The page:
Industry does not deny the need for adequate protections related to these three most important areas of business, but often the regulatory red tape has little or no positive impact on worker or consumer safety. The growing level of bureaucracy takes on a life of its own, requiring business to clear regulatory hurdles for licensing and permitting processes and a host of other measures that must be complied with to sustain and grow their business. More often than not this slows down business, which in turn slows down job creation, which in turn reduces the level of both corporate and personal taxation. It is a negative spiral that often serves no one’s interests but the regulatory body involved.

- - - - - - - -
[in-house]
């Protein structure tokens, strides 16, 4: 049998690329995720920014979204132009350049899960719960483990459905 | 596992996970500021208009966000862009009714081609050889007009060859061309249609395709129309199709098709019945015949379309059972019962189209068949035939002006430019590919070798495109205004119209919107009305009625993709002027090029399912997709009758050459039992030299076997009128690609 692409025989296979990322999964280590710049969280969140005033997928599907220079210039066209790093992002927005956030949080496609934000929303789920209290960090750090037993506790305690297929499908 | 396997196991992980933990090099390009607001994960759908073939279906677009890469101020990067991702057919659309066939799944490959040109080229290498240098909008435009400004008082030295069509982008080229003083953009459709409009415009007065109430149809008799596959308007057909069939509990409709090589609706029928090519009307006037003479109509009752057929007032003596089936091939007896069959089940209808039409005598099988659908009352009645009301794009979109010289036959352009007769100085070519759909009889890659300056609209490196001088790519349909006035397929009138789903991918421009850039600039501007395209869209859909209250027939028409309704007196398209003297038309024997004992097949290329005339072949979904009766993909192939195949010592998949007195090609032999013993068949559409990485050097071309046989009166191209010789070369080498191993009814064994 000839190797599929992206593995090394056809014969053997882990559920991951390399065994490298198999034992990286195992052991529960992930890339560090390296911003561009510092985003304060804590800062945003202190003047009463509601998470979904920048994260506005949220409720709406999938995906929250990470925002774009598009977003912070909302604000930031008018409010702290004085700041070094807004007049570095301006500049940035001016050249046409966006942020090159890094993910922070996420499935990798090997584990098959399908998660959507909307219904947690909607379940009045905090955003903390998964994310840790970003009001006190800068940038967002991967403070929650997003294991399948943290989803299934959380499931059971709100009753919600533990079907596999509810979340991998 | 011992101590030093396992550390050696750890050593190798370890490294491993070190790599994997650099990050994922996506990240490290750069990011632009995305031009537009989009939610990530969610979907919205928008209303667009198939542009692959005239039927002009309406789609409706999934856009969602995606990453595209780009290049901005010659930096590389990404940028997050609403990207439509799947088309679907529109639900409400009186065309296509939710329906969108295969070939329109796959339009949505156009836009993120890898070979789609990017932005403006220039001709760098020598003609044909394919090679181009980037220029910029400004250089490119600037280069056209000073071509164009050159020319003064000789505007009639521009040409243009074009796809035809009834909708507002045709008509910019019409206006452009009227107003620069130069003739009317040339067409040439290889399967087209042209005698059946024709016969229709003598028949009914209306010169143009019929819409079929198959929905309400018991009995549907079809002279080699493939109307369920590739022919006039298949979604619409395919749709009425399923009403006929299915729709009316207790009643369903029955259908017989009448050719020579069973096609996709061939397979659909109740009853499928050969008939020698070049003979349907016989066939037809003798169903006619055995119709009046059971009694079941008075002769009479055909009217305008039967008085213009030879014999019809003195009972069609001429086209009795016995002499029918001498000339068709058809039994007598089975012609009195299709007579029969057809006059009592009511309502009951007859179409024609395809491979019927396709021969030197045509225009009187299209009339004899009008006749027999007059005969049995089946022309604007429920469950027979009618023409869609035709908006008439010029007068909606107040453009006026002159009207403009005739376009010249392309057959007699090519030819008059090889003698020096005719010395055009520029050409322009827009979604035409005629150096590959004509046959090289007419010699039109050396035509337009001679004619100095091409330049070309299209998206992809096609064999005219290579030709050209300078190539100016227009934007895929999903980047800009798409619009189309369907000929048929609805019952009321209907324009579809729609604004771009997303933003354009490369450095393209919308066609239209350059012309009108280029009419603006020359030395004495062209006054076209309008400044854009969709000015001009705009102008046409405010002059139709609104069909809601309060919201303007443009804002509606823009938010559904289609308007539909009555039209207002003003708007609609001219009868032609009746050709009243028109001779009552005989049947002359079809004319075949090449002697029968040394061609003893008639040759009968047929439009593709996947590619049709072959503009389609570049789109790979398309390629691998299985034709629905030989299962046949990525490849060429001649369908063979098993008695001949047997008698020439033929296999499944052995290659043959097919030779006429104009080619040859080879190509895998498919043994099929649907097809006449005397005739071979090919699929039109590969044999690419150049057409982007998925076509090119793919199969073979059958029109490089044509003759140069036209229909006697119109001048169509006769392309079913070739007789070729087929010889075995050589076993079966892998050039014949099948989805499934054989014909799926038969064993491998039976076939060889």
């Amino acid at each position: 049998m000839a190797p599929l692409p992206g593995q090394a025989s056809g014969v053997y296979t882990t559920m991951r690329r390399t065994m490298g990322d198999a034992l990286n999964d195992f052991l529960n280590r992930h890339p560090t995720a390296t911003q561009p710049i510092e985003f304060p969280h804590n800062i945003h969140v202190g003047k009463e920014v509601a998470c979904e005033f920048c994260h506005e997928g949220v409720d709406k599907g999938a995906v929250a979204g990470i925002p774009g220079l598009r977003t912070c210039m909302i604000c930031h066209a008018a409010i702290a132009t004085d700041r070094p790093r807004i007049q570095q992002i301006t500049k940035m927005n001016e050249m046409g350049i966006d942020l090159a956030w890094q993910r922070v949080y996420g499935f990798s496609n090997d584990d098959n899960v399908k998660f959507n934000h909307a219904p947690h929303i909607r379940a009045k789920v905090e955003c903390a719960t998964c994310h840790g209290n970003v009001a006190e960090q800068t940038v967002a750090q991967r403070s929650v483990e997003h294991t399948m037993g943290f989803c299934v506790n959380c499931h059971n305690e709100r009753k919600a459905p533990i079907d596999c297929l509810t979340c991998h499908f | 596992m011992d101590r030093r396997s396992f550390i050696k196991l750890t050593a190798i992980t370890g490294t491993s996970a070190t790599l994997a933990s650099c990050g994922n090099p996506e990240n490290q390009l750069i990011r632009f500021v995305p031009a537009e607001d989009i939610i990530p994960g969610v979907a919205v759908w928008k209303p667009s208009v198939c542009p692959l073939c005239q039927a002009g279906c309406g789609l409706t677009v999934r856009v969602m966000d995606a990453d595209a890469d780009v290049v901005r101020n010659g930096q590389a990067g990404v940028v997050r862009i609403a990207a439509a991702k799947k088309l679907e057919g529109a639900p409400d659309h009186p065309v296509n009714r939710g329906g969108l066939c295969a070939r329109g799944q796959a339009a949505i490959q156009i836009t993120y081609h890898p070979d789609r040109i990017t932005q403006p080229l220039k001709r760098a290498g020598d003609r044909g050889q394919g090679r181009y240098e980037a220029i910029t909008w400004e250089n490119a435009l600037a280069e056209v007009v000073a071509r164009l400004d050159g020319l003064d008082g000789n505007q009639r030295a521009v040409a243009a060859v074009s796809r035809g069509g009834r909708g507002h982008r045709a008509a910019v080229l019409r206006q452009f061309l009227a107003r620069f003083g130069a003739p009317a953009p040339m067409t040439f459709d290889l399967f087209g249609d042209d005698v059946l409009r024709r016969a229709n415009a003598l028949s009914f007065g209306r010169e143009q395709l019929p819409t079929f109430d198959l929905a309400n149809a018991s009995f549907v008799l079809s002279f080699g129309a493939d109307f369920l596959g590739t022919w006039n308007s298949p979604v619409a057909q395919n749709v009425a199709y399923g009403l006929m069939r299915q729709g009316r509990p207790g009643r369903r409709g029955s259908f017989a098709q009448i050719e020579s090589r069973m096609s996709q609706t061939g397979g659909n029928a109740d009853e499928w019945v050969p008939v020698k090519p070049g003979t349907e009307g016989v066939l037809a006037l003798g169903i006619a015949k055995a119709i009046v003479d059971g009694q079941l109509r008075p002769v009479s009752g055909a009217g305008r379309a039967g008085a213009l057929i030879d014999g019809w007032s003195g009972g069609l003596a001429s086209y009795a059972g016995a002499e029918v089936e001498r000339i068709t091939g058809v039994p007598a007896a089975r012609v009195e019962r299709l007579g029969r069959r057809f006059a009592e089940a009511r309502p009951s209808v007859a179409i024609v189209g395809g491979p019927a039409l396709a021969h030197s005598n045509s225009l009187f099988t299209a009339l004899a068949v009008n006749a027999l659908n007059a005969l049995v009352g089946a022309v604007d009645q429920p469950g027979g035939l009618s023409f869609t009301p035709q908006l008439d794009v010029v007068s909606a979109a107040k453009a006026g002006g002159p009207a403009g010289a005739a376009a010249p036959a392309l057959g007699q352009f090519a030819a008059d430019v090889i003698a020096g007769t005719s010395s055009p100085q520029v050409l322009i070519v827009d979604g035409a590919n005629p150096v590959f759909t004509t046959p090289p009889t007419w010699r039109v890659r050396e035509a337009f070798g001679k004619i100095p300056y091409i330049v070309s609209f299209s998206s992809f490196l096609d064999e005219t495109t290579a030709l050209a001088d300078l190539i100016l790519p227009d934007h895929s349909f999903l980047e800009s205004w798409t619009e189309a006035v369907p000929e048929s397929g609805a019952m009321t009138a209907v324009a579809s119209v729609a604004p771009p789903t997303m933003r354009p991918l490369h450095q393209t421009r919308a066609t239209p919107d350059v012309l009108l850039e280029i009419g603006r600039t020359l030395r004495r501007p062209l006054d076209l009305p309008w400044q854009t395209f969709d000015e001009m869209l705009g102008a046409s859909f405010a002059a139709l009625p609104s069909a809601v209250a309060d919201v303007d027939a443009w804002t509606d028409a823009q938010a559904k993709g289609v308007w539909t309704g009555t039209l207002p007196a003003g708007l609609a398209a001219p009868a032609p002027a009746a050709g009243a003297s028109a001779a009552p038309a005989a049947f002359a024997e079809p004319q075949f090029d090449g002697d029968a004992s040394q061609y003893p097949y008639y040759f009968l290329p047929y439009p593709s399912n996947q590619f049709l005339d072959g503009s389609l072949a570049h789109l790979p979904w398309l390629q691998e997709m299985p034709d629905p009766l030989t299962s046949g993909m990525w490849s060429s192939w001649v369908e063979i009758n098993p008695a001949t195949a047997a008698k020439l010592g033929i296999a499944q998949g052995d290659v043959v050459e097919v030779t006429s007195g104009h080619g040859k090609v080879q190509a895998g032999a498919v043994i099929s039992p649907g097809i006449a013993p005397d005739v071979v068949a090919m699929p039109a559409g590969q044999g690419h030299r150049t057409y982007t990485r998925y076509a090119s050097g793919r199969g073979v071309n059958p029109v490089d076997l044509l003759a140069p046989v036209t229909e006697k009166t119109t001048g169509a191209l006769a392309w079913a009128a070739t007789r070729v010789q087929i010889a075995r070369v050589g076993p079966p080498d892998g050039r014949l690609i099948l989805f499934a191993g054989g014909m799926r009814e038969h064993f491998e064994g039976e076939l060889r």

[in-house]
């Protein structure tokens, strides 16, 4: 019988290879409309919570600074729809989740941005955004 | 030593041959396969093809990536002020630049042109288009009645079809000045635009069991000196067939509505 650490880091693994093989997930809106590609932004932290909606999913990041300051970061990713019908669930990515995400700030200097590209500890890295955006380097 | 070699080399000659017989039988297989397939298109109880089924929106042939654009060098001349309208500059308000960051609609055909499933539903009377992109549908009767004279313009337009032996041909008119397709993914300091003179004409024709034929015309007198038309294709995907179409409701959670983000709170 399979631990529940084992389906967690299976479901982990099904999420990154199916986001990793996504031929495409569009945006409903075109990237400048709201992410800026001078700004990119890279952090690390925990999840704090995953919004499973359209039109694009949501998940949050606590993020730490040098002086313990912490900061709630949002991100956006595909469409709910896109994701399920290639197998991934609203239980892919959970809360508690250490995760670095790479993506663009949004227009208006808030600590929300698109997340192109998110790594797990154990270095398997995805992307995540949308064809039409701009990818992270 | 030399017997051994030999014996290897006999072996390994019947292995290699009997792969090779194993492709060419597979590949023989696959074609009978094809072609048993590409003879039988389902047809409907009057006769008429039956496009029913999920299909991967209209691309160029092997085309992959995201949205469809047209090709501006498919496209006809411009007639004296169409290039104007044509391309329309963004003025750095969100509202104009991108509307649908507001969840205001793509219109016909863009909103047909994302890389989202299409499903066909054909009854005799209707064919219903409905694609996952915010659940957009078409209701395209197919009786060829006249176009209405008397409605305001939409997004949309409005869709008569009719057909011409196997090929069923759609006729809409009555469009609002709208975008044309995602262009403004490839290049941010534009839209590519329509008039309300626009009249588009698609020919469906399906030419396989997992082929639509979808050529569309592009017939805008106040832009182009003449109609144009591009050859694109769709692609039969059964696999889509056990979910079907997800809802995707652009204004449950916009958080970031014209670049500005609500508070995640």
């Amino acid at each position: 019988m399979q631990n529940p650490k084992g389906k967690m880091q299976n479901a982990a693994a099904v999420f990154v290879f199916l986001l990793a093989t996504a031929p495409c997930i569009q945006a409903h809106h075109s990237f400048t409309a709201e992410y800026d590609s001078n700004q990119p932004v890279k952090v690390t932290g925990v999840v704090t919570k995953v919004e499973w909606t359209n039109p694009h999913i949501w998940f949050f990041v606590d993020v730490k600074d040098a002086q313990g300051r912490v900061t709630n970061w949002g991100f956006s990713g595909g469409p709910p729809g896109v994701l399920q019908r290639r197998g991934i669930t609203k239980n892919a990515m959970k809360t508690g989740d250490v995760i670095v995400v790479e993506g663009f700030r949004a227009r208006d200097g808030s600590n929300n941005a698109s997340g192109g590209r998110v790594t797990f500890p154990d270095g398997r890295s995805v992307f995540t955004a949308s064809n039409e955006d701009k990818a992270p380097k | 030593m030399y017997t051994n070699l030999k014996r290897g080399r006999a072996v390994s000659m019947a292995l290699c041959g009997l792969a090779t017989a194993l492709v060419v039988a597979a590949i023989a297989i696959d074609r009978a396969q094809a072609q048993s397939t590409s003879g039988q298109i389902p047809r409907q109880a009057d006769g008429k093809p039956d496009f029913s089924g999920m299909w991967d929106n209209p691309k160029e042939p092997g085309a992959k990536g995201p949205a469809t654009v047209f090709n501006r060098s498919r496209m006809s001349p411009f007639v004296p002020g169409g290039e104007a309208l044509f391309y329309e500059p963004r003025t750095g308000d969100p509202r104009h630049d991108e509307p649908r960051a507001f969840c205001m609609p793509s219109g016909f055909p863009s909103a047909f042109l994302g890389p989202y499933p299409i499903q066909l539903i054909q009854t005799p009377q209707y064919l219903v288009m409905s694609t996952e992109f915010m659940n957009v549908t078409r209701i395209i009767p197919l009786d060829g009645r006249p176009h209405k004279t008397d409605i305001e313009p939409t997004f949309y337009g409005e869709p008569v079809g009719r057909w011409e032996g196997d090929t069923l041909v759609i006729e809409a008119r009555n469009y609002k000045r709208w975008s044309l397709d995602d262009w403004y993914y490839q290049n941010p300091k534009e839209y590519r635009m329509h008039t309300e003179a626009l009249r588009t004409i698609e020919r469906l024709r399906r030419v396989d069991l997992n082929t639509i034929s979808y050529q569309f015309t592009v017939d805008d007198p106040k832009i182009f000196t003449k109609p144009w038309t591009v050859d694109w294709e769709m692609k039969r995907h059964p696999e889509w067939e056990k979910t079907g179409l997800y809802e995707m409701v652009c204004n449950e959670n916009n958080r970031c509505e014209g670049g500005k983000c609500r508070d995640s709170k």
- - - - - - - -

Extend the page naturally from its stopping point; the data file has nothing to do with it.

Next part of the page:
In recent years we have seen this in spades in Ontario where public policy, which some would argue has been bad public policy, has driven up the cost of doing business. These include increasing hydro costs, carbon pricing costs, stewardship fees for consumers and other environmental fees related to plant operations and waste handling. All has served to increase corporate taxes leading to more than 300,000 jobs disappearing in the last decade. Is it any wonder the Ontario Government has now embarked on a Red Tape Reduction Challenge for six sectors, including the chemical sector, to help put the out-of-control regulatory genie back in the bottle. Industry will do what it can to ensure this is not another consultation exercise for the sake of consultation with no discernible reduction in regulation. Sadly, all too often this is the case with consultation. There is, in fact, a Red Tape Reduction Act in place at the federal level and one would hardly know it exists despite the fact that it is intended to remove a regulation when a new one is introduced as well as reduce administrative burden, especially in cases where it impacts small business.